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Mauri Ylä-Kotola

Mauri Tapani Ylä-Kotola
Born September 18, 1971, Mikkeli

Master of Arts 1996, Licentiate 1996 PhD 1998 (theoretical philosophy), University of Helsinki

Rector, University of Lapland 2006–
Rector, 2006–06, Academy of Fine Arts
Dean, 1999–05, University of Lapland Faculty of Art
Professor of media science 1997–, University of Lapland Faculty of Art (leave of absence 2005–)
Lecturer in art and media and communications studies 1996–97, University of Lapland

Positions of responsibility:
Board member 1999–2003, European Master in Multimedia and Audiovisual Business Administration (EMMABA)
Vice-chairman 2005–, European Institute for a Sustainable Information Society
Board member, 2003–, CITI Media Lab, New University of Lisbon
Chairman of the Lapland Regional fund 2007–13, Finnish Cultural Foundation
Chairman 2007–13, FinELib, National Digital Library
Chairman 2008–11, European Master in Art and Culture Management (EMACIM)
Chairman 2009–12, Lapin Elämystuotanto Osakeyhtiö
Chairman 2010–, Särestöniemi Museum Foundation
Board member 2010–, Seppo Säynäjäkankaan tiedesäätiö (science foundation)
Vice-chairman 2012–, The Fine Arts Academy of Finland
Board member 2013–, Lapinmaan kiinteistöyhtiö
Chairman 2013–, Rovalan setlementti (local settlement )
Chairman 2013–, Rovalan Kiinteistöyhtiö

Selected publications:
Mitä on mediatiede? (‘What is media science?’), University of Lapland 1999.
Mediakasvatus simulaatiokulttuurissa (’Media education in a simulation culture,’ together with Juha Suoranta) WSOY 2000
The Integrated Media Machine I–IV (published as a tetralogy) EDITA 2000–2004
“Morphological Idealism, Kant and Historical Senses”, in I. Kant and M. Bakhtin: Perpetual Peace and Dialogue. Murmansk State Humanities University 2014.

Selected work of art:
The radio opera Takaisin Xanaduun (‘Return to Xanadu’ together with Hannu Puttonen), Radio Theatre, Finnish Broadcasting Company (YLE)

Honorary PhD, Urbana University (Ohio, USA)
Honorary professor, University of Murmansk, 2009 (Russian Federation)

Photo: Arto Litti
Written by Olli Siitonen

Translated by Matthew Billington

Rector in Lapland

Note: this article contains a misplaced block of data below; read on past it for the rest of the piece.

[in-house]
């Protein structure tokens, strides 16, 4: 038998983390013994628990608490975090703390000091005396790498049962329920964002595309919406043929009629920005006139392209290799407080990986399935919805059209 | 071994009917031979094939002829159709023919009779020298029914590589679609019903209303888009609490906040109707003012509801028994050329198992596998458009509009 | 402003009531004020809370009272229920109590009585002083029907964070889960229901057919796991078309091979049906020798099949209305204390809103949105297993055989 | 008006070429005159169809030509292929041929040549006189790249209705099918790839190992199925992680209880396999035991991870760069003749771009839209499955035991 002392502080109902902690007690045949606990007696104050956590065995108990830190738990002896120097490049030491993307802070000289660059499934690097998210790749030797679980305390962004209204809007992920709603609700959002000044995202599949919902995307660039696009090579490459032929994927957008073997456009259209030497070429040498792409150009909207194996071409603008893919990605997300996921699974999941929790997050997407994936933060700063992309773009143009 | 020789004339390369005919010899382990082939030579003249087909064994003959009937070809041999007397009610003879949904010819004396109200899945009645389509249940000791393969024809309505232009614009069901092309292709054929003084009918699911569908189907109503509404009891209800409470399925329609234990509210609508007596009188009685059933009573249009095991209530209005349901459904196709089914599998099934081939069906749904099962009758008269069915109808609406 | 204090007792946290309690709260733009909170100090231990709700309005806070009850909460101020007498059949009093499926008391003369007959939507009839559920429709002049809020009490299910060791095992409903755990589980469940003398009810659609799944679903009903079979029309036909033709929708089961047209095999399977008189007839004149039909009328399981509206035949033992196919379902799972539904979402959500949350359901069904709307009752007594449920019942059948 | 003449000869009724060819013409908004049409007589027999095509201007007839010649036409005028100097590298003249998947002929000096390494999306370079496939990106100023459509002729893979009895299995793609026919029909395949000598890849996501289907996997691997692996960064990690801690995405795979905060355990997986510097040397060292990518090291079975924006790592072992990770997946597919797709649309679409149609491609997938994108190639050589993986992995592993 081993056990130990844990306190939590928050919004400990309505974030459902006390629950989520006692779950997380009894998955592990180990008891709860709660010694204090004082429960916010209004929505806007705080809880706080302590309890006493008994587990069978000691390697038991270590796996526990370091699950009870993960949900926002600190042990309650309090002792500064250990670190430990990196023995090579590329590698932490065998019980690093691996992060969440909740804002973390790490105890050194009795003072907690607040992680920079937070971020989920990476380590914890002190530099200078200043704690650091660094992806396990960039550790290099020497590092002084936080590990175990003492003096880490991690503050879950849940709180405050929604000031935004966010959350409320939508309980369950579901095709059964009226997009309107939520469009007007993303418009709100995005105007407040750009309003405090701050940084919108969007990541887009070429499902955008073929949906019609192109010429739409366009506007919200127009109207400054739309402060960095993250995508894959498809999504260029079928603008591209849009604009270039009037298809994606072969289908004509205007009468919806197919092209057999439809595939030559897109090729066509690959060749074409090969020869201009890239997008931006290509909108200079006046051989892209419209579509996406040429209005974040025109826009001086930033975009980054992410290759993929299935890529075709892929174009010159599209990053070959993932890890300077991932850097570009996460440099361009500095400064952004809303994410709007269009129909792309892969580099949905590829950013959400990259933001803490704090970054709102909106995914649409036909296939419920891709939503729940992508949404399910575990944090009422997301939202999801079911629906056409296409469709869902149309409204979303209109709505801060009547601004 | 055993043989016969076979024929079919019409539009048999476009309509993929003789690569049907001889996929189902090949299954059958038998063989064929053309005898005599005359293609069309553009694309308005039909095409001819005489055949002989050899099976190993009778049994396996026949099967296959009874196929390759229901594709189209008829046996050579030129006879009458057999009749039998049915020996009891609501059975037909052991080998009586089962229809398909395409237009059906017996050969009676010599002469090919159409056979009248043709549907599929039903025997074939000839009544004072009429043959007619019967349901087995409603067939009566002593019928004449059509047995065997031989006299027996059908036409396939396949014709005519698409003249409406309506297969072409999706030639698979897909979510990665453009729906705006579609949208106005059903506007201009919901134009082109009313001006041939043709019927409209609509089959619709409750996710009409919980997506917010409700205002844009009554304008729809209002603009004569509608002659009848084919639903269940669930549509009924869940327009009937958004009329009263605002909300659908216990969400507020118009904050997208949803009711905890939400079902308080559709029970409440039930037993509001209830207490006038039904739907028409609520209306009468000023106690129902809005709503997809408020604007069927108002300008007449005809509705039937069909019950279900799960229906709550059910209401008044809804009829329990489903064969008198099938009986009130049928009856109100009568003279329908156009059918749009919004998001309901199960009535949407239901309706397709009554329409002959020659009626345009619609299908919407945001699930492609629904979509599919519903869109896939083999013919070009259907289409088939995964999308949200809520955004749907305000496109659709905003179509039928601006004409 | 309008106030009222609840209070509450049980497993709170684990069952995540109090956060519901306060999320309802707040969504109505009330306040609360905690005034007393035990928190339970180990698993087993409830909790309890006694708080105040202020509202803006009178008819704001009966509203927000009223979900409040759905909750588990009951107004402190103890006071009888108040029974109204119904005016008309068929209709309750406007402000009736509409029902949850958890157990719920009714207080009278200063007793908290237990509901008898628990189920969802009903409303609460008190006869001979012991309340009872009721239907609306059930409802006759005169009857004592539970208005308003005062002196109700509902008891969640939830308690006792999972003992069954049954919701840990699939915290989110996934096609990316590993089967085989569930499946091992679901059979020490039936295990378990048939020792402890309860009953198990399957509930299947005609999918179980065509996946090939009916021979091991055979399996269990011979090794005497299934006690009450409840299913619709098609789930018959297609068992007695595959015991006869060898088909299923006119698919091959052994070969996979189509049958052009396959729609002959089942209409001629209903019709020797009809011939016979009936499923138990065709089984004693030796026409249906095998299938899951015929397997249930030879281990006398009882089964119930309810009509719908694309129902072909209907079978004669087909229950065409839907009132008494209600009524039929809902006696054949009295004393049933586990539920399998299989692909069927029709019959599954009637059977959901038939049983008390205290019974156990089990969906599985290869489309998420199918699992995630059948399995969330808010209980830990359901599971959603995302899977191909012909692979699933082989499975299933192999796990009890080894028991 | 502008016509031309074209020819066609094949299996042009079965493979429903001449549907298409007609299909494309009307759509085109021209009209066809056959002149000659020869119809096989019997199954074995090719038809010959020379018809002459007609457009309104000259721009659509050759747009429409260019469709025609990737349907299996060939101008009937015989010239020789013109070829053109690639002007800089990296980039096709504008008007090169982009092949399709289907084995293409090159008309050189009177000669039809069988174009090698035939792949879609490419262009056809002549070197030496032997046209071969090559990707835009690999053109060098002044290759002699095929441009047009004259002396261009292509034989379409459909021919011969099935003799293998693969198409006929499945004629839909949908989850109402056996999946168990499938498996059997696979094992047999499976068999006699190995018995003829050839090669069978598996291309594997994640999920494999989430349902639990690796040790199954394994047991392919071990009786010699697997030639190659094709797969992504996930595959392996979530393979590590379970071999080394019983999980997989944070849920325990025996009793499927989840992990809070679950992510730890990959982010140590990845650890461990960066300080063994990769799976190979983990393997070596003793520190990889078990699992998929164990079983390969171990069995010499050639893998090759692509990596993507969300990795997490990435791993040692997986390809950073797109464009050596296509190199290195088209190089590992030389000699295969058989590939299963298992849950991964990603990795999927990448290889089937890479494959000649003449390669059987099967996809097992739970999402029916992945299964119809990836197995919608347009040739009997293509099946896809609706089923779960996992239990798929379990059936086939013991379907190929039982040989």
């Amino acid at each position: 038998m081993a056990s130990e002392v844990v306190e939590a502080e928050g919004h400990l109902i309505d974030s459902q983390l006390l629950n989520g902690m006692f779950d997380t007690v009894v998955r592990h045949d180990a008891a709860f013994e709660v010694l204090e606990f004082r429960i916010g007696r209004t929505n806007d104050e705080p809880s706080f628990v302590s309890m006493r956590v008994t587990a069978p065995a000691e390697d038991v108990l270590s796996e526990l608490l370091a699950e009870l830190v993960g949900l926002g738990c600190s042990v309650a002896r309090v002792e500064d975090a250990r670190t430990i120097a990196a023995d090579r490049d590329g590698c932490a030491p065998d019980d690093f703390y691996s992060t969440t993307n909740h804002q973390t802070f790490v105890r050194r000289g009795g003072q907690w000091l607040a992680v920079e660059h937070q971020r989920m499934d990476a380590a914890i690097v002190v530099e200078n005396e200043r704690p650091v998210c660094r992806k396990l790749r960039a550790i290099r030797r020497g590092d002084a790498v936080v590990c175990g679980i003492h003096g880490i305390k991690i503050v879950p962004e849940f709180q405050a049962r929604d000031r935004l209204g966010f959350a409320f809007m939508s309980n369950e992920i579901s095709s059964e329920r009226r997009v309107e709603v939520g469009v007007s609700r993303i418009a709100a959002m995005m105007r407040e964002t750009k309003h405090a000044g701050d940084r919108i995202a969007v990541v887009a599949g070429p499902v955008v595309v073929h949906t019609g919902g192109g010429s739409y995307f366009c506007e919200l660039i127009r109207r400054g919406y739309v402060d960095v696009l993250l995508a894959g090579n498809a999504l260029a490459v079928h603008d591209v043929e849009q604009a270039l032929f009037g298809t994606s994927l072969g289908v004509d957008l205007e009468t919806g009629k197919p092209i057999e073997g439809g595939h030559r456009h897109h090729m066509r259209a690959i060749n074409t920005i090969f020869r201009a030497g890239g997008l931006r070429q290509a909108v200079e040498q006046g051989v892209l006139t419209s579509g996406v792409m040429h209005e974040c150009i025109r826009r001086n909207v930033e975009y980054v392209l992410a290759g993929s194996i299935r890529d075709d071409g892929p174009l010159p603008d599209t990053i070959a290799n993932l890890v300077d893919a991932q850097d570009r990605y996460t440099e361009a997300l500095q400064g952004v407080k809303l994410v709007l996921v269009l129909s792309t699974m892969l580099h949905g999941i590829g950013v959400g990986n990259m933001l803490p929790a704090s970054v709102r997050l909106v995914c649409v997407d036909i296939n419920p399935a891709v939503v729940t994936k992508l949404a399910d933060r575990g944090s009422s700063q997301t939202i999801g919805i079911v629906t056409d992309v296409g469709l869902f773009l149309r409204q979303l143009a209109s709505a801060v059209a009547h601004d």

Professor Mauri Ylä-Kotola has been living in the city of Rovaniemi for close to twenty years. His first post at the university was that of an adjunct teacher in 1995, and he moved to Lapland after being appointed lecturer in 1997.

“Now I live in the very centre of Rovaniemi, in a listed building called Lapinmaa House, a sometime “nest of communists.” Lapland represents a wide open space for thinking. In contrast, I see Helsinki as differently organised, differently market-oriented, and differently class conscious.

Photo: Ilkka Ruuska.

Professor Ylä-Kotola visits Helsinki practically every week. In addition to his duties as rector, he is involved in the preliminary examination of dissertations and the reviewing of lectureship applications on media related subjects. His work also takes him all over the world.

“The University of Lapland is part of the UArctic network of arctic universities, consisting of universities and research stations all over the northern hemisphere. Contacts with Russia are vital, and one of my tasks is to give annual lectures at the University of Murmansk as one of their honorary professors.

Professor Ylä-Kotola, a champion of interdisciplinarity, points out that our current scientific paradigm, with its divisions into faculties, is ultimately a human construct. He sits on the Board of the International Centre for Reindeer Husbandry.

“This organisation aims to change the traditional Faculty structure. Traditional Saami knowledge could be integrated into reindeer research and instruction from a perspective that combines linguistics, physiology, and cultural studies.”

In respect to indigenous peoples, Professor Ylä-Kotola is especially interested in the concept of tacit knowledge.

“Tacit knowledge can be found elsewhere too, and it shouldn't lead you to give your subject some mystical aura. In some ways, the traditional knowledge of reindeer herders can be compared to the know-how of a master builder.”

Photo: Arto Liiti.


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